1993 Mercury Villager • 212,000 miles

Ran fine-then blew coolant heater hose. Repair shop replaced it for $714. Seem excessive?
The shop then told me I need a new radiator when it worked fine before repairs. I replaced the radiator myself.

Now the car overheats quickly. But temperature drops down quickly on restart.

Any suggestions? Could you diagram the thermostat location for replacement and/or offer any how-t instructions for thermostat replacement?
Mike Kakavas
October 15, 2011.

I can't find a picture, but it is on the right side of the engine, upper engine area, at the end of the upper radiator hose, mounted in coolant outlet housing.

As far as the heater hose, my GOD! It cost about 50 cents per foot. As far as the temp gauge, does it drop as soon as you turn the vehicle off or does it take a lot of time? Also, make sure there are no air blocks in the system. That can cause this problem.

In response to your reply, the tempaerature drops 20-25% within two minutes after I shut the engine off. Upper radiator hose is very hot and seems to be pressurized. Fan turns on fine, and I replaced the radiator. No white smoke or water in oil/exhaust- seems to run fine even when temperature increases to hot on gauge. I'm thinking "replace coolant temp sensor"? Appears to be a lot of pressure when I attempt to take off radiator cap after I shut off engine. Water pump doesn't appear to be leaking either. I may have a leaking head gasket (oil leak) but I doubt if the head gasket is blown. My concerns are circulation and whether the heater control valve gasket replacement was done correctly by the repair shop. I am hoping the temperature problem is just sensor or sensor connection related. I appreciate your feedback. Thanks.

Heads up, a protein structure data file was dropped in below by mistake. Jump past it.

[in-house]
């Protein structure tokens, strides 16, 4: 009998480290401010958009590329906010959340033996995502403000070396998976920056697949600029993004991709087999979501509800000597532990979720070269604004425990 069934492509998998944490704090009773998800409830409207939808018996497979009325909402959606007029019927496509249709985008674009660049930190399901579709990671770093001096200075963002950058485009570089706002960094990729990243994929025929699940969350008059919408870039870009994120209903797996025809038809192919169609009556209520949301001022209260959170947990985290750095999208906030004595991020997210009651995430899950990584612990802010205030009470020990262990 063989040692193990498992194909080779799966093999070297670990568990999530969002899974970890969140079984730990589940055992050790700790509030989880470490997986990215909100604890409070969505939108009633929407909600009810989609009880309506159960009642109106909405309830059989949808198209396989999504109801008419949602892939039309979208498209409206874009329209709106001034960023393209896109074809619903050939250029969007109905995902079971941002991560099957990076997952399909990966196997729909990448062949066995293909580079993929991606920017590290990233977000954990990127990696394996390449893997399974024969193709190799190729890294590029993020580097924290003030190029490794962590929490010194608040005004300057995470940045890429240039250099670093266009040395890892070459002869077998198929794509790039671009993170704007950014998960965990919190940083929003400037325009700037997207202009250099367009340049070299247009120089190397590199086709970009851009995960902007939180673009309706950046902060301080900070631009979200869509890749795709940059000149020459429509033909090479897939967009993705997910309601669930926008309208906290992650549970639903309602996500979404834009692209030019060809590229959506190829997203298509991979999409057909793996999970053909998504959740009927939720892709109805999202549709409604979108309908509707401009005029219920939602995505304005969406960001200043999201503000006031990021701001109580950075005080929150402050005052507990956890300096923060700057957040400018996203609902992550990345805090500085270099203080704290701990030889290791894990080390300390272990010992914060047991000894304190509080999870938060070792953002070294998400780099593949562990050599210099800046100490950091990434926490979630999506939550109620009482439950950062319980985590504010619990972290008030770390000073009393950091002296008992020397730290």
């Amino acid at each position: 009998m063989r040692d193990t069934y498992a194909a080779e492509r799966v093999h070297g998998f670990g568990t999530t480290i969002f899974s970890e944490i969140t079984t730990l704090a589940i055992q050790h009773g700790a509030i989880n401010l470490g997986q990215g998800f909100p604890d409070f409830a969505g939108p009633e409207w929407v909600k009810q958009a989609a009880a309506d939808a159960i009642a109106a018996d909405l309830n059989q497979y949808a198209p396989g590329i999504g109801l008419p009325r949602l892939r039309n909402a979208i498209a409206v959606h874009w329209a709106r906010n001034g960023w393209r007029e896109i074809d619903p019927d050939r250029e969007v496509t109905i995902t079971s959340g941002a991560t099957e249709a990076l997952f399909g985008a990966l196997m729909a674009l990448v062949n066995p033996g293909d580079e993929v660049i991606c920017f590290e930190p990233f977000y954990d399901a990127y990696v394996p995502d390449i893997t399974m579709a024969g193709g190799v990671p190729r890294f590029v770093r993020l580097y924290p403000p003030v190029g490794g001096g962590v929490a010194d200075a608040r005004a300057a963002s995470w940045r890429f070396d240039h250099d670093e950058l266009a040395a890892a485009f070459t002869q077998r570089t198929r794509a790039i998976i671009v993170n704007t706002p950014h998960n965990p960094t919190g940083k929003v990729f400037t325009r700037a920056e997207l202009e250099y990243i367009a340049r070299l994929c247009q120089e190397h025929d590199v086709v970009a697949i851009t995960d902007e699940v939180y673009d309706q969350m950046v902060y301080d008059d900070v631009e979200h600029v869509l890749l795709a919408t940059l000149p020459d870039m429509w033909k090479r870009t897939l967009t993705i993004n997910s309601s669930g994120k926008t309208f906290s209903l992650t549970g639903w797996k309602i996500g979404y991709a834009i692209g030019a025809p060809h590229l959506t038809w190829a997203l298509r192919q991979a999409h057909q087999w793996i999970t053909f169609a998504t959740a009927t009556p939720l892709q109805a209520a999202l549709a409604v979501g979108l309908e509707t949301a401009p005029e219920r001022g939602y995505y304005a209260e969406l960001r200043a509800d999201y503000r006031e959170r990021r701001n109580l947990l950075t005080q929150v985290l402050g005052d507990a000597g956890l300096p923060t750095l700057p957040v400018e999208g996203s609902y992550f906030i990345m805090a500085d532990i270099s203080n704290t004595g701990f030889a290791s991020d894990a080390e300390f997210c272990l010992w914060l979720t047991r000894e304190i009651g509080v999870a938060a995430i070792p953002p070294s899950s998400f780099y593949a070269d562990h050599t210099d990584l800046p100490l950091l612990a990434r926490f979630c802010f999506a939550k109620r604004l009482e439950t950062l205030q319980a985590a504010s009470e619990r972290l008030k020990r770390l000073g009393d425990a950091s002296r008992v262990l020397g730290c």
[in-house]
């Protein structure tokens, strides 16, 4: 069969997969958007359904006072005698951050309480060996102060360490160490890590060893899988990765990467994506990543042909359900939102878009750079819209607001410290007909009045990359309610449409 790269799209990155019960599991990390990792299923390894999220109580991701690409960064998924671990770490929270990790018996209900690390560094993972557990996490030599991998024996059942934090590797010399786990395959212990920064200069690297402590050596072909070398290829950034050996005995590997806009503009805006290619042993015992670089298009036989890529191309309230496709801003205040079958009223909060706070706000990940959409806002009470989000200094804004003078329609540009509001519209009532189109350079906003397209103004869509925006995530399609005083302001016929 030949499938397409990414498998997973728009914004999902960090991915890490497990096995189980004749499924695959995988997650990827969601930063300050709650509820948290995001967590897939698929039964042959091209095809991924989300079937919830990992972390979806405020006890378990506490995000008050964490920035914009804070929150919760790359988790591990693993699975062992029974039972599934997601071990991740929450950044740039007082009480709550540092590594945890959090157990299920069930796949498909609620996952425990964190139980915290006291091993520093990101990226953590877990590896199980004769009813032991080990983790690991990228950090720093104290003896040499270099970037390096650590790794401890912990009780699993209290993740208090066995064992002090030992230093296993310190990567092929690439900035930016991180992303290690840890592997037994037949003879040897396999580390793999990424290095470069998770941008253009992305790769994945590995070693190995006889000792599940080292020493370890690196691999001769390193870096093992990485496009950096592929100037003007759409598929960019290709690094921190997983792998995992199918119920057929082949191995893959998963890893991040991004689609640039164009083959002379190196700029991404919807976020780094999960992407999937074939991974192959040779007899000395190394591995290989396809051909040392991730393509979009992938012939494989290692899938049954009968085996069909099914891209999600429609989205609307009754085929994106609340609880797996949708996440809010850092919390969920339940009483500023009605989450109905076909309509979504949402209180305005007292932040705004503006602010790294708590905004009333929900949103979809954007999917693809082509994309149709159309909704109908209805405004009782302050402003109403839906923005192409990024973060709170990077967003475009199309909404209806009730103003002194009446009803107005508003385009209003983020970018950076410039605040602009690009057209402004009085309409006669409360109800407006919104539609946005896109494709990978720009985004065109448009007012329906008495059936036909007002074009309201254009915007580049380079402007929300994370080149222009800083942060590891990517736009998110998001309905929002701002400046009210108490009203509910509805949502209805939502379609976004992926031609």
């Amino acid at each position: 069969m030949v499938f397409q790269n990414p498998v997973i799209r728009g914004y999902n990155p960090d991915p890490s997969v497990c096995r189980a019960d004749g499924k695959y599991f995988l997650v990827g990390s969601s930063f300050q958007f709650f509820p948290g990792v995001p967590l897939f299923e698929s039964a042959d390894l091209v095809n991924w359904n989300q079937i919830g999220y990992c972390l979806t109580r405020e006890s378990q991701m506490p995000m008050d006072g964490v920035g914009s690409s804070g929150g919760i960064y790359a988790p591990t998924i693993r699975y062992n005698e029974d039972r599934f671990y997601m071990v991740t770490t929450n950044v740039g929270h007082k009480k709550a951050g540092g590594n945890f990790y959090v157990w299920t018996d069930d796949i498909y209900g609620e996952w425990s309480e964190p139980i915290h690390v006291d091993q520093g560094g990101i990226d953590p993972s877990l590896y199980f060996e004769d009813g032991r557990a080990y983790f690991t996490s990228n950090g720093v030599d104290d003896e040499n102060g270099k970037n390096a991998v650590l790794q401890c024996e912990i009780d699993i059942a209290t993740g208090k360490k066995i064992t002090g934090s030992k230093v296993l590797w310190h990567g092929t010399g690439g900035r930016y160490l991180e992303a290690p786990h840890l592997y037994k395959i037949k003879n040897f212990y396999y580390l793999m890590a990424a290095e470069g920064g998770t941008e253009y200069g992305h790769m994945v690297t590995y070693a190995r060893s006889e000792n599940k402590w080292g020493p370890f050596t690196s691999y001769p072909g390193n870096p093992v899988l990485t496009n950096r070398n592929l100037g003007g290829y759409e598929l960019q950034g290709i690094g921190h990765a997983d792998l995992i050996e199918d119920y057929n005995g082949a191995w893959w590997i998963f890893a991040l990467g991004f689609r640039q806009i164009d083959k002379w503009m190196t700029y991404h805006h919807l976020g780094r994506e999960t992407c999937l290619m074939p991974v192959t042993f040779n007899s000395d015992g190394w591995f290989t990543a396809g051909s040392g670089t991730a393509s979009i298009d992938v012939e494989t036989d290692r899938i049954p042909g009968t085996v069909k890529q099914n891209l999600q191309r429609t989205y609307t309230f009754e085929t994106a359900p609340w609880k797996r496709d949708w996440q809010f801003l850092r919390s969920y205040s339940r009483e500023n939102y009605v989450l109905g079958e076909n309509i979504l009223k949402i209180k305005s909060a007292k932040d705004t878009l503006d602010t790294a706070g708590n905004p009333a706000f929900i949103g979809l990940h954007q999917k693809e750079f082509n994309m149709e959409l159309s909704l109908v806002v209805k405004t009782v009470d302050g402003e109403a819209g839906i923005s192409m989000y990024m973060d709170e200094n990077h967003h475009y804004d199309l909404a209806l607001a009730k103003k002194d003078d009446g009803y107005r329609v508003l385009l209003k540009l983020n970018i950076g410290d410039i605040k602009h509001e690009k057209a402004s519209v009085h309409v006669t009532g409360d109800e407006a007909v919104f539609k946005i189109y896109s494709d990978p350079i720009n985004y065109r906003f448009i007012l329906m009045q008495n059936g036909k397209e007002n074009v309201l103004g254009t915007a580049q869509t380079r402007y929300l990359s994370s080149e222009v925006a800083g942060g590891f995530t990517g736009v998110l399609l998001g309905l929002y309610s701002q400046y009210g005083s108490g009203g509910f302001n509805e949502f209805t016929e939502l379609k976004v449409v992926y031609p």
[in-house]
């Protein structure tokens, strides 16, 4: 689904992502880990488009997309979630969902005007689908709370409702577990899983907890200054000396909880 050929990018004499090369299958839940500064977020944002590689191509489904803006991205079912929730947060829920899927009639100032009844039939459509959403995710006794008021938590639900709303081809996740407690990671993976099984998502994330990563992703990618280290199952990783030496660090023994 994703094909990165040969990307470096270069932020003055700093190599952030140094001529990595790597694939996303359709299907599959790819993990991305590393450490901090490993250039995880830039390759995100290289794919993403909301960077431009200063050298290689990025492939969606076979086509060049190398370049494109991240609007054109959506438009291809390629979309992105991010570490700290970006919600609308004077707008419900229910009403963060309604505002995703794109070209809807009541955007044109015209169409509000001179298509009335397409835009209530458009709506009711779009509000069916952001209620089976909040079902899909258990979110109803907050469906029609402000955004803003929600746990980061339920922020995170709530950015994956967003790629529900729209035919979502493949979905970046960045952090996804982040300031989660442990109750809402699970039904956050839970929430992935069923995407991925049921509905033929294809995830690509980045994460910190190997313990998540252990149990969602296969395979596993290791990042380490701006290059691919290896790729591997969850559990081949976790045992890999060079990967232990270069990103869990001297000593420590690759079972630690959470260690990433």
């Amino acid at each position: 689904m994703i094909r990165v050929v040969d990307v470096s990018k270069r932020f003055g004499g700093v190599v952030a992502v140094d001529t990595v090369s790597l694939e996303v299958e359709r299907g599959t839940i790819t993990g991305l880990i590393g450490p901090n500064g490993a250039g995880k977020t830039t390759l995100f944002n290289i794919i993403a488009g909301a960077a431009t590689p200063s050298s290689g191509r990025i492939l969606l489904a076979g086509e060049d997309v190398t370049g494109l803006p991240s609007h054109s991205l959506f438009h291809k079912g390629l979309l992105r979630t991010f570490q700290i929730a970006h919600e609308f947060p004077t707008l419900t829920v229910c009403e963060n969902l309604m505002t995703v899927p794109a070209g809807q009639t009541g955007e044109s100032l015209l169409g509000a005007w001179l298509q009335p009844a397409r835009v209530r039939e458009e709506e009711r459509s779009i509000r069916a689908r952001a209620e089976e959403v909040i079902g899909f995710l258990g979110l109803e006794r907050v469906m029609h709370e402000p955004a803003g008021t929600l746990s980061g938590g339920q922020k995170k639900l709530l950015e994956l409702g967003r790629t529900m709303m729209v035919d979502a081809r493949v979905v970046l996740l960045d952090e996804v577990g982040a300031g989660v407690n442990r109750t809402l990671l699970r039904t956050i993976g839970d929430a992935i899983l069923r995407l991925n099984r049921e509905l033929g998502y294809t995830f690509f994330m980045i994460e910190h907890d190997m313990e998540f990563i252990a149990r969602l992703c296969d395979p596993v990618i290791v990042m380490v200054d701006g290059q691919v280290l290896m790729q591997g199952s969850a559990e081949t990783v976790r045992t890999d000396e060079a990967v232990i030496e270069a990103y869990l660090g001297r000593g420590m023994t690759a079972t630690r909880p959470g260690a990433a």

Mike Kakavas
Oct 17, 2011.
It is normal for the system to pressurize when it warms up. Don't open the radiator when it is hot. You could get seriously burned. When the temp gauge says hot, is the coolant boiling? If not, I would try the temp sensor. It may be bad. Also, it could be an air pocket in the system blocking it to overheat.